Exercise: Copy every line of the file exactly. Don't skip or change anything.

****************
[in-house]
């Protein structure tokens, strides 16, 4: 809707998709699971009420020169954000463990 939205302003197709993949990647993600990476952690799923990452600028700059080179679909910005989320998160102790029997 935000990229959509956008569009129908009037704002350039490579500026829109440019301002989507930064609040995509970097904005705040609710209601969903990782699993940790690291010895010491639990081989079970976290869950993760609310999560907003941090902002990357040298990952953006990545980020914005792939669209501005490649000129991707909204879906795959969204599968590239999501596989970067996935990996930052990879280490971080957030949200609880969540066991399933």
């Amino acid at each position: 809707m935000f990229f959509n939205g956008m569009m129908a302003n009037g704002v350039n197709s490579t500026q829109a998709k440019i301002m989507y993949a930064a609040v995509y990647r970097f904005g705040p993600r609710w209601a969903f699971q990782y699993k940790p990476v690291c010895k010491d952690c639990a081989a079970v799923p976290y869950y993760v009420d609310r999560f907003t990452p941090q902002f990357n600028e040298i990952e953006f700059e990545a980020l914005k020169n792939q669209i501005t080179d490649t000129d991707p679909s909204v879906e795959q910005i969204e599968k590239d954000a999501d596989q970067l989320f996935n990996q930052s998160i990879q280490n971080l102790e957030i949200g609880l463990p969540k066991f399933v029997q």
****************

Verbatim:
[in-house]
């Protein structure tokens, strides 16, 4: 809707998709699971009420020169954000463990 939205302003197709993949990647993600990476952690799923990452600028700059080179679909910005989320998160102790029997 935000990229959509956008569009129908009037704002350039490579500026829109440019301002989507930064609040995509970097904005705040609710209601969903990782699993940790690291010895010491639990081989079970976290869950993760609310999560907003941090902002990357040298990952953006990545980020914005792939669209501005490649000129991707909204879906795959969204599968590239999501596989970067996935990996930052990879280490971080957030949200609880969540066991399933």
């Amino acid at each position: 809707m935000f990229f959509n939205g956008m569009m129908a302003n009037g704002v350039n197709s490579t500026q829109a998709k440019i301002m989507y993949a930064a609040v995509y990647r970097f904005g705040p993600r609710w209601a969903f699971q990782y699993k940790p990476v690291c010895k010491d952690c639990a081989a079970v799923p976290y869950y993760v009420d609310r999560f907003t990452p941090q902002f990357n600028e040298i990952e953006f700059e990545a980020l914005k020169n792939q669209i501005t080179d490649t000129d991707p679909s909204v879906e795959q910005i969204e599968k590239d954000a999501d596989q970067l989320f996935n990996q930052s998160i990879q280490n971080l102790e957030i949200g609880l463990p969540k066991f399933v029997q």